Monday, March 23, 2015

Suffering Sock Shock!





by Kath Rutledge from the Haunted Yarn Shop Mysteries


Okay, I’ll admit it – for someone who owns and runs a yarn shop, I’m not the most courageous of knitters. I’m not hopeless – I mean, I do knit my share of baby hats for the TGIF (Thank Goodness It’s Fiber) donation challenge, and I’ve knit ruffled scarves. But would you like to know what I’ve never tried? Socks. Socks! I think I suffer from sock shock. But I’m about to change that. Ernestine O’Dell shared this pattern with me, patted my shoulder, and told me to go ahead and jump right in. I might as well! Here’s the pattern, in case you want to join me. 

Ernestine says spring is the perfect time to try something new and to chip away at old fears. Is there a pattern or a project that you’d like to conquer, now that spring is finally in the air?


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Ernestine’s Easy Spiral Newborn Baby Socks (tube socks – no heels!)

Materials:
Self-striping fingering weight yarn (something soft and washable)
Four double-pointed # 2 needles
Tapestry needle

Loosely cast 30 stitches onto one of your needles. Divide the stitches between three needles. Being careful not to twist your stitches, join the ends, and begin to knit around for the cuff.

Cuff pattern: knit 1, purl 1 (k1, p1)
Continue for 2 inches

Spiral pattern:
Rows 1, 2, 3: k3, p3
Rows 4, 5, 6: k2, p3, k3
Rows 7, 8, 9: k1, p3, k3
Rows 10, 11, 12: p3, k3, p3
Rows 13, 14, 15: p2, k3, p3
Rows 16, 17, 18: p1, k3, p3
Continue the spiral pattern until your sock measures ½ inch less than the length you’d like your socks to be. The socks pictured are just about 5 inches long.

Shaping for toe:
Row 1: k4, k2 together
Row 2: k
Row 3: k3, k2 together
Row 4: k
Row 5: k2, k2 together
Row 6: k
Row 7: k1, k2 together

You should have 10 stitches left, and you’re ready to close the toe. Cut the yarn, leaving a 1 foot tail. Thread the tail onto your tapestry needle. Pull the needle and tail through each of your ten remaining stitches, removing the stitches from the knitting needles and gathering the toe of the sock.

Push the tapestry needle through the tip of the toe to the inside of the sock. Now turn the sock inside out, and use the tapestry needle to anchor the stitches firmly. Knot and snip the tail. Turn the sock right side out.

Now make the second sock. Or lots of them! For larger size socks, cast on more stitches in multiples of 6 (i.e. 36, 42, 48, etc.)

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Visit Molly MacRae on Facebook and Pinterest, or find her the first Monday of each month at Vintage Cookbooks and Crafts








9 comments:

  1. Thanks, Kath! I might be able to manage those.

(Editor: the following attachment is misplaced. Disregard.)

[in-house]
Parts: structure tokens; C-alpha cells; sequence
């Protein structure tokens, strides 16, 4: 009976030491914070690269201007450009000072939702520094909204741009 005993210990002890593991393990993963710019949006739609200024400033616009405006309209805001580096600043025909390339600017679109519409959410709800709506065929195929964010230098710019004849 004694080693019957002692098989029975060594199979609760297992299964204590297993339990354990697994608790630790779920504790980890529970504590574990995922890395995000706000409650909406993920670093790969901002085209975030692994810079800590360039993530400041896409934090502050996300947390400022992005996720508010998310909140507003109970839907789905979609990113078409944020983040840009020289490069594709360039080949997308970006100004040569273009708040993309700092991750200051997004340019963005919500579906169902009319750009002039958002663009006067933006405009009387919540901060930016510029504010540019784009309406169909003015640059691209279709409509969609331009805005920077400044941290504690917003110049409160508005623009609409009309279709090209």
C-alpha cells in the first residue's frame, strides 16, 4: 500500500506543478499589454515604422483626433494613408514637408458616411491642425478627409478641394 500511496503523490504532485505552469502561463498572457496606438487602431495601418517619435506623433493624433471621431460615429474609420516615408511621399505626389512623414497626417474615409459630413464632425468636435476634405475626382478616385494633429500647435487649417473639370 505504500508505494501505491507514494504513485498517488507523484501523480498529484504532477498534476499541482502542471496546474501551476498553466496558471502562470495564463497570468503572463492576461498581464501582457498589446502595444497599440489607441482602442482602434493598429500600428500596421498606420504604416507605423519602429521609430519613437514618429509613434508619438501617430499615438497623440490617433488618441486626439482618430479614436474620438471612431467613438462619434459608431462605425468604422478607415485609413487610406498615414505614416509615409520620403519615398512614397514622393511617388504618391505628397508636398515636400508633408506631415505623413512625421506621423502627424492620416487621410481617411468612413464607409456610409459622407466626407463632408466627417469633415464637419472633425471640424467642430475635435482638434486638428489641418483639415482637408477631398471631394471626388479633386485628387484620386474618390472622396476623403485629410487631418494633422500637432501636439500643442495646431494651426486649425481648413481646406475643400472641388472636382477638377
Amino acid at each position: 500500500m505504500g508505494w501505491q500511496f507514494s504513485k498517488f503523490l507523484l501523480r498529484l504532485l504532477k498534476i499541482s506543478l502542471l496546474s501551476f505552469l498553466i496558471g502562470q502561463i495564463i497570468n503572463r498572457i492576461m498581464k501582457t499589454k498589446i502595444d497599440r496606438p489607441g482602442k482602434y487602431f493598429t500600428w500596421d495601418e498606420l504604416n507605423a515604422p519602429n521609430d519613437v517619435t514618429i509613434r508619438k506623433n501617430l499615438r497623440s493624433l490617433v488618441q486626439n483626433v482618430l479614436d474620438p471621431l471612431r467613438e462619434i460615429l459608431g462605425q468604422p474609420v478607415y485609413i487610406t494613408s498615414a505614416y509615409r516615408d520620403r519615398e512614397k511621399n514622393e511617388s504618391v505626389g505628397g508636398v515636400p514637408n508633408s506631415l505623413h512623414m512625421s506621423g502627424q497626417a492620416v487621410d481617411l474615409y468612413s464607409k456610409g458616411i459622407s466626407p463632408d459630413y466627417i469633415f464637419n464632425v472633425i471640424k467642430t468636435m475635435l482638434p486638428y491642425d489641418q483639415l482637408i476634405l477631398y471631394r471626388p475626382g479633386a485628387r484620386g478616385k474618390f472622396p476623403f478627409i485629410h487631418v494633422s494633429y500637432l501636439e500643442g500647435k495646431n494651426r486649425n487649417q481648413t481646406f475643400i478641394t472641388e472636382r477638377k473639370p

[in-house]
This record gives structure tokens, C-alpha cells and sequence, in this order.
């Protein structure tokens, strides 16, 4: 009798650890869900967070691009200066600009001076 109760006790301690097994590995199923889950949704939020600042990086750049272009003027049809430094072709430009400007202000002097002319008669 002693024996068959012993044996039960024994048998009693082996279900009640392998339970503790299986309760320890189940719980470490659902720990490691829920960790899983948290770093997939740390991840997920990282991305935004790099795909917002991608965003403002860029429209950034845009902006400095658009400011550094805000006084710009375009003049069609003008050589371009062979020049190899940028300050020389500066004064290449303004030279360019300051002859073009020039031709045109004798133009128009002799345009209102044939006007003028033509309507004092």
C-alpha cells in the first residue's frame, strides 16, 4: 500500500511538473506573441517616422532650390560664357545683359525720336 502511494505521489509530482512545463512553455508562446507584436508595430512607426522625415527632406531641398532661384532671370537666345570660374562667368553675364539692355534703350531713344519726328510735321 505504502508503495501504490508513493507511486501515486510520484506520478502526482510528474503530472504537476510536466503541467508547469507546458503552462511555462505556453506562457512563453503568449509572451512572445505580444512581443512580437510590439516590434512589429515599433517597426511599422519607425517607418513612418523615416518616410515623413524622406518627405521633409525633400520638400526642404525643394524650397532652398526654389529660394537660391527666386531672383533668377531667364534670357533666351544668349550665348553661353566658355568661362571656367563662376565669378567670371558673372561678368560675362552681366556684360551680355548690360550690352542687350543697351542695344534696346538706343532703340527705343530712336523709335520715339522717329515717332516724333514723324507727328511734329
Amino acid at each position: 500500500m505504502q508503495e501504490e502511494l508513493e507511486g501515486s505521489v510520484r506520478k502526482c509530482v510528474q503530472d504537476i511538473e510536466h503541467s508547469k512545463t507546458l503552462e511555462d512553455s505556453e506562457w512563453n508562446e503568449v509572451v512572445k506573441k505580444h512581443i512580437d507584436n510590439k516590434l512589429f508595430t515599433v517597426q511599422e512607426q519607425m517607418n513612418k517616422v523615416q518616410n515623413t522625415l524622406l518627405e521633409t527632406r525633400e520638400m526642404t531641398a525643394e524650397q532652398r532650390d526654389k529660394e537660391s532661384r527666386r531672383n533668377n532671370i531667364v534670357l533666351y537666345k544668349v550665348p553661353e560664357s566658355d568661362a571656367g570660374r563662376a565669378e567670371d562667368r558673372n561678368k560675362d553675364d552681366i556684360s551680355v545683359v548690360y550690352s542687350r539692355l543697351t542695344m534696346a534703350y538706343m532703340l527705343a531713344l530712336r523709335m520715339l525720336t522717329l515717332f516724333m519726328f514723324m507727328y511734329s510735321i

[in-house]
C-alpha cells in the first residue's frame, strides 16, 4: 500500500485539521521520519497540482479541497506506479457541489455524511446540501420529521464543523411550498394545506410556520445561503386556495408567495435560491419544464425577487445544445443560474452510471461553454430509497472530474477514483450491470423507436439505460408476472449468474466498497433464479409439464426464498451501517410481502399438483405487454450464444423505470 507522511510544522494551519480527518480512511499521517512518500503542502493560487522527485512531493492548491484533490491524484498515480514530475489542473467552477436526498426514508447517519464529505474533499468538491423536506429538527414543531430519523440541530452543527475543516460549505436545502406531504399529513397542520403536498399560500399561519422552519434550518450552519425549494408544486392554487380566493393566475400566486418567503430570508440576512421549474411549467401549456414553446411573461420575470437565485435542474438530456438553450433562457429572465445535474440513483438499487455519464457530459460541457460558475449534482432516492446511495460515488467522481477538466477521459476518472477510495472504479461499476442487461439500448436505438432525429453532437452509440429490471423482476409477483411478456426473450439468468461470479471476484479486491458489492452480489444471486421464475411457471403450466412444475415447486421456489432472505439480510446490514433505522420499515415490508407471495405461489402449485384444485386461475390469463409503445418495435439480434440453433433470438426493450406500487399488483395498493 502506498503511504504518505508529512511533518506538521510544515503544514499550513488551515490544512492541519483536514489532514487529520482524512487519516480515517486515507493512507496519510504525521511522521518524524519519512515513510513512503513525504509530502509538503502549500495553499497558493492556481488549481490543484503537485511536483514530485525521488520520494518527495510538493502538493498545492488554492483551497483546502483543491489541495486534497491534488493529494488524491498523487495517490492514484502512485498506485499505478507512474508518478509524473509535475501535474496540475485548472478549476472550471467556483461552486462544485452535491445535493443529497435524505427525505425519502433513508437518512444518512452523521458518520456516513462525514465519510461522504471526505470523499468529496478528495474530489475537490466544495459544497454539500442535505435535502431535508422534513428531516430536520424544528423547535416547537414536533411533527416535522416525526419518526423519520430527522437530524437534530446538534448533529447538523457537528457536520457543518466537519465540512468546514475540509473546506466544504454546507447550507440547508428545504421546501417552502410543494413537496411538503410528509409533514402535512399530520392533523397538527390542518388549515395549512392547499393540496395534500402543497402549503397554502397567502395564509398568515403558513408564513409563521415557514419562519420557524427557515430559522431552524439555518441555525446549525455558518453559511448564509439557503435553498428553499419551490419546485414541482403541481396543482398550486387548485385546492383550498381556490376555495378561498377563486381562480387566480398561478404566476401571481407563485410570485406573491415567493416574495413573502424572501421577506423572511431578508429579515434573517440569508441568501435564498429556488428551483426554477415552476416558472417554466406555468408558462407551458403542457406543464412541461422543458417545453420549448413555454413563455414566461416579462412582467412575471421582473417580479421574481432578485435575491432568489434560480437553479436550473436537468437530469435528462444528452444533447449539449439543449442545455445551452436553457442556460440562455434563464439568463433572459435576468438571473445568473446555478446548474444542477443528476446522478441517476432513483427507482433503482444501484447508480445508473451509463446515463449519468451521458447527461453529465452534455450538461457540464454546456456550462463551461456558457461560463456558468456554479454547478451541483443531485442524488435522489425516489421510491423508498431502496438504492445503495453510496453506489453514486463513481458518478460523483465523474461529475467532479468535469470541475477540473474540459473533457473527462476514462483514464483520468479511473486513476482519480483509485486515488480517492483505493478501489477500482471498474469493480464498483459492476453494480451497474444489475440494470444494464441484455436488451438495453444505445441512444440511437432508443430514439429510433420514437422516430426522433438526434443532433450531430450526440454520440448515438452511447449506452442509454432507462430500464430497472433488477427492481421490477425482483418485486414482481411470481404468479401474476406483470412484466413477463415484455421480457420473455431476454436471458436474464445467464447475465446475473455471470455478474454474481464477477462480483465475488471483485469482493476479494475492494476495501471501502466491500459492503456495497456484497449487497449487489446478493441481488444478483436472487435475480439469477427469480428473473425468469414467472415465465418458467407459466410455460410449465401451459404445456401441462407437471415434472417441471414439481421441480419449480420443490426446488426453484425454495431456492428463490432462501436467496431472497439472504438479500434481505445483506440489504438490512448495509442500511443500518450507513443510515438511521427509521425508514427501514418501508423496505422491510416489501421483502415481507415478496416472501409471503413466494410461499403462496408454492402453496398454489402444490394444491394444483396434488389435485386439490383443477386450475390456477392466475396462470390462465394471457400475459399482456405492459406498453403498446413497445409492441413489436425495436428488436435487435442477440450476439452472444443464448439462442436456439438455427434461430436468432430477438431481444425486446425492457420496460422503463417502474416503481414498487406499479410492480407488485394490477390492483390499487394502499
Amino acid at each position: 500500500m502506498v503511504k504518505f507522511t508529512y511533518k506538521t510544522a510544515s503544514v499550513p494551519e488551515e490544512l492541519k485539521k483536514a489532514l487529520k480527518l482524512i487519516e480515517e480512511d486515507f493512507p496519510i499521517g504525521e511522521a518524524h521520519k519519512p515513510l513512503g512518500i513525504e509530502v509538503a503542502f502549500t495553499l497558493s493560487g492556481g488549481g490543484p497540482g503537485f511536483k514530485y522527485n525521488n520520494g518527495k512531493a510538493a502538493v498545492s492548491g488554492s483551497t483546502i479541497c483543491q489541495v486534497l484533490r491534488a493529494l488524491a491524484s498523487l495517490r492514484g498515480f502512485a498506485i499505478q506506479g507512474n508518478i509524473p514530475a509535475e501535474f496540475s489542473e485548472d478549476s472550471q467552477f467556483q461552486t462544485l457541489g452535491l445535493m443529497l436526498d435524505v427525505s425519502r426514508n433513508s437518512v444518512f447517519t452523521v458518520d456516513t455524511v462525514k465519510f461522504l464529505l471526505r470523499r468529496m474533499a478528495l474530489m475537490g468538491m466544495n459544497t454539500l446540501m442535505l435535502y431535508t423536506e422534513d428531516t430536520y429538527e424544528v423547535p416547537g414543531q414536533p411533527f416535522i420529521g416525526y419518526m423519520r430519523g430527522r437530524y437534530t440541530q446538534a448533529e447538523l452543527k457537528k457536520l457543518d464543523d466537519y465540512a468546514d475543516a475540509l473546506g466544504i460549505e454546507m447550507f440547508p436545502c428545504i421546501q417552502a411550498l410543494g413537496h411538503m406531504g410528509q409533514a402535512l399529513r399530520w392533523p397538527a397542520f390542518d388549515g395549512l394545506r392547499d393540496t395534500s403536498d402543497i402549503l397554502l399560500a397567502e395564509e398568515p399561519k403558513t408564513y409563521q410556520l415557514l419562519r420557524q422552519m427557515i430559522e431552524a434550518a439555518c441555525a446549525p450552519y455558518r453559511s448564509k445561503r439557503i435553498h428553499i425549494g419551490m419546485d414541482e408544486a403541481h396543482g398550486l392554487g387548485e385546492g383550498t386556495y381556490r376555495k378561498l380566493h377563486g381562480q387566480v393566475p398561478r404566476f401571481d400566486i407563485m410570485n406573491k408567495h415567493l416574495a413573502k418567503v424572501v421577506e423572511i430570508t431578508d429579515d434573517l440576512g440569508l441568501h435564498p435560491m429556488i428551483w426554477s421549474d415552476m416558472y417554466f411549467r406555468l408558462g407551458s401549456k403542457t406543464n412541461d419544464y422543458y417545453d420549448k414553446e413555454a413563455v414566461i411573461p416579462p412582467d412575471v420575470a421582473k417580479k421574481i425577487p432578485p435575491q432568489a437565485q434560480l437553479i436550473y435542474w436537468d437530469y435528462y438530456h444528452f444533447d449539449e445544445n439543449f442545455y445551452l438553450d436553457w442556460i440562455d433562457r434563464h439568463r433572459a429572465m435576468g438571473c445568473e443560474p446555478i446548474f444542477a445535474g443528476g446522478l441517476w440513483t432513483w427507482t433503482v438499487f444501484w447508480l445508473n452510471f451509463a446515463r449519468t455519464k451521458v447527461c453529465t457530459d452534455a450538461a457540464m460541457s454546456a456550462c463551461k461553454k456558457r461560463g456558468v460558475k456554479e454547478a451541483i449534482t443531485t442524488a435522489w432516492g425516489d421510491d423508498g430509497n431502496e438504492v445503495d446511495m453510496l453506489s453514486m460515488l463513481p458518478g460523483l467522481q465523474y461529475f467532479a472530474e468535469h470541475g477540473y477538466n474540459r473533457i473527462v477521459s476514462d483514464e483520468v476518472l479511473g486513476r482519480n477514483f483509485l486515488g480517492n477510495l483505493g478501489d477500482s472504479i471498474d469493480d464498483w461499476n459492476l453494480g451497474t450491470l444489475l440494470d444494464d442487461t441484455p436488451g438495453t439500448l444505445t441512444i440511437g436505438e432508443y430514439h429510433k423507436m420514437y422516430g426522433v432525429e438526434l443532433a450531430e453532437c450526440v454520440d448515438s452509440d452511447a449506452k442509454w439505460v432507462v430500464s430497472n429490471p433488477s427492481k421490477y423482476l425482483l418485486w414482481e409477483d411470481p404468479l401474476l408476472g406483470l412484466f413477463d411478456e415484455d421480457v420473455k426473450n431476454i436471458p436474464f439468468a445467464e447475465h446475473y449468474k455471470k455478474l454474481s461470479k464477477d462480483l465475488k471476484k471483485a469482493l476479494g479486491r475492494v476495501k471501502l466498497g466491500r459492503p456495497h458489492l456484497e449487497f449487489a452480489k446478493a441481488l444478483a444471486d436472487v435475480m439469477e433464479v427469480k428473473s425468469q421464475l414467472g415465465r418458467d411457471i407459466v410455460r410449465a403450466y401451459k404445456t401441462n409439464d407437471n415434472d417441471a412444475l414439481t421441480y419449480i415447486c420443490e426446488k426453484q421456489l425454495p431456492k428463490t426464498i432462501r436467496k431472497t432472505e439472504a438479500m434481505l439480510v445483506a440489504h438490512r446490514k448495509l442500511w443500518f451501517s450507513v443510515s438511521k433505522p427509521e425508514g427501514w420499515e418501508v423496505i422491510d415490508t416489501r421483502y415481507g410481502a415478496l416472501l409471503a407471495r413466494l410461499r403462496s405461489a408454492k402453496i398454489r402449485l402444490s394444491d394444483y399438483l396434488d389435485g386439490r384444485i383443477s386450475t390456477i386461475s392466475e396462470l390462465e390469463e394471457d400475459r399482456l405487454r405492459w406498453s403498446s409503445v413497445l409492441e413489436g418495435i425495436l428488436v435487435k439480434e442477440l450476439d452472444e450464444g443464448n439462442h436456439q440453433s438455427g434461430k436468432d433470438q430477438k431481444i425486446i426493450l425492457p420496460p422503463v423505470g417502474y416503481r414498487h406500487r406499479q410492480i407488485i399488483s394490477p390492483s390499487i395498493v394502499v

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  2. I'll encourage you, Willow, and you encourage me, and then maybe we'll end up with two pairs!

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  3. It's not so much that the socks scare me, it's the 4 needles! I get so worked up about using 4 needles, the room starts spinning and I hyperventilate!

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  4. I know exactly what you mean, Deb! Maybe we need to start a 4 needle support group. :)

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  5. No knitting for me, especially with four needles! I crochet, maybe a pattern similar but for crochet? The book was very good!

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  6. I bet there's something similar for crochet, Elaine. I'll see what I can find and report back. Glad you liked the book! The next one, Knot the Usual Suspects, will be out September 1st. Exciting!

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  7. Using five needles is easier than using four. When you use four needles, it means the sock looks like a triangle, when it is actually round. Five needles, and almost all double pointed needles come in packages of five, You do form a square opening, but it looks more like the finished sock. Using double pointed needles is not as hard as it looks. I knit everything on either circular or double pointed needles. I find them easier to handle, even when knitting a straight piece and not knitting in the round.

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  8. These socks look wonderful and if life will quit throwing things at me I'll be able to settle in and finish up Quilt. I'm dying to find out what's going on!!!

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  9. I want to try it too but also scared of 4 needles!!!

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